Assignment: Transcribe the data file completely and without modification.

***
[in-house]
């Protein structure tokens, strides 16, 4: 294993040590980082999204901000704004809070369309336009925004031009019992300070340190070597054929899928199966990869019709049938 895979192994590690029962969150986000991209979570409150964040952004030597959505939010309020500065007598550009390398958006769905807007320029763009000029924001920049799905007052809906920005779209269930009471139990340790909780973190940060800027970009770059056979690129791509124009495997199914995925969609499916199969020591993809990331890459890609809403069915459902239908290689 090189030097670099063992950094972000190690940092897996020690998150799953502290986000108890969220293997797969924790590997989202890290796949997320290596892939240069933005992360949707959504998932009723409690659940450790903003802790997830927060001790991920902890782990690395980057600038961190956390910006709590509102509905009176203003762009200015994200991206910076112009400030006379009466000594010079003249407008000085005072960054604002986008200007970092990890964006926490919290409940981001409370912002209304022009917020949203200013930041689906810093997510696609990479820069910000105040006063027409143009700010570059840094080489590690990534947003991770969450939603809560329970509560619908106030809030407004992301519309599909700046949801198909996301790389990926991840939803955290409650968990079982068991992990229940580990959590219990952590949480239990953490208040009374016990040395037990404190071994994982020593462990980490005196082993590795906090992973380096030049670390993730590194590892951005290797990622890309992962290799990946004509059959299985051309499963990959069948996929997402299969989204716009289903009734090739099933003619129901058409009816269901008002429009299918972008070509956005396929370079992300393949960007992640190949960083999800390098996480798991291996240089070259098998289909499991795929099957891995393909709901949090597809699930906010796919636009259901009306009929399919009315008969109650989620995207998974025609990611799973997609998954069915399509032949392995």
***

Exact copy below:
[in-house]
């Protein structure tokens, strides 16, 4: 294993040590980082999204901000704004809070369309336009925004031009019992300070340190070597054929899928199966990869019709049938 895979192994590690029962969150986000991209979570409150964040952004030597959505939010309020500065007598550009390398958006769905807007320029763009000029924001920049799905007052809906920005779209269930009471139990340790909780973190940060800027970009770059056979690129791509124009495997199914995925969609499916199969020591993809990331890459890609809403069915459902239908290689 090189030097670099063992950094972000190690940092897996020690998150799953502290986000108890969220293997797969924790590997989202890290796949997320290596892939240069933005992360949707959504998932009723409690659940450790903003802790997830927060001790991920902890782990690395980057600038961190956390910006709590509102509905009176203003762009200015994200991206910076112009400030006379009466000594010079003249407008000085005072960054604002986008200007970092990890964006926490919290409940981001409370912002209304022009917020949203200013930041689906810093997510696609990479820069910000105040006063027409143009700010570059840094080489590690990534947003991770969450939603809560329970509560619908106030809030407004992301519309599909700046949801198909996301790389990926991840939803955290409650968990079982068991992990229940580990959590219990952590949480239990953490208040009374016990040395037990404190071994994982020593462990980490005196082993590795906090992973380096030049670390993730590194590892951005290797990622890309992962290799990946004509059959299985051309499963990959069948996929997402299969989204716009289903009734090739099933003619129901058409009816269901008002429009299918972008070509956005396929370079992300393949960007992640190949960083999800390098996480798991291996240089070259098998289909499991795929099957891995393909709901949090597809699930906010796919636009259901009306009929399919009315008969109650989620995207998974025609990611799973997609998954069915399509032949392995």